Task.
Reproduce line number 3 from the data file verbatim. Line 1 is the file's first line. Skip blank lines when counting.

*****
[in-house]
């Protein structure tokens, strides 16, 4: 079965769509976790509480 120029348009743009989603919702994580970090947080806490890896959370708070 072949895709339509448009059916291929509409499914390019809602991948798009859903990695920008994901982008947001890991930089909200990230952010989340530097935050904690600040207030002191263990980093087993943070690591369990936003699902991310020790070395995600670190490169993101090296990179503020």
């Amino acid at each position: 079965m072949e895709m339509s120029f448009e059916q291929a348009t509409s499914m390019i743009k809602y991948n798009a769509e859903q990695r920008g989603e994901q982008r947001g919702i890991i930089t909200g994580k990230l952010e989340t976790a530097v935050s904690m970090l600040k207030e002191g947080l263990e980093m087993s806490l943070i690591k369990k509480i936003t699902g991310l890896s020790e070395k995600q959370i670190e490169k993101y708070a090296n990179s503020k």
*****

């Amino acid at each position: 079965m072949e895709m339509s120029f448009e059916q291929a348009t509409s499914m390019i743009k809602y991948n798009a769509e859903q990695r920008g989603e994901q982008r947001g919702i890991i930089t909200g994580k990230l952010e989340t976790a530097v935050s904690m970090l600040k207030e002191g947080l263990e980093m087993s806490l943070i690591k369990k509480i936003t699902g991310l890896s020790e070395k995600q959370i670190e490169k993101y708070a090296n990179s503020k």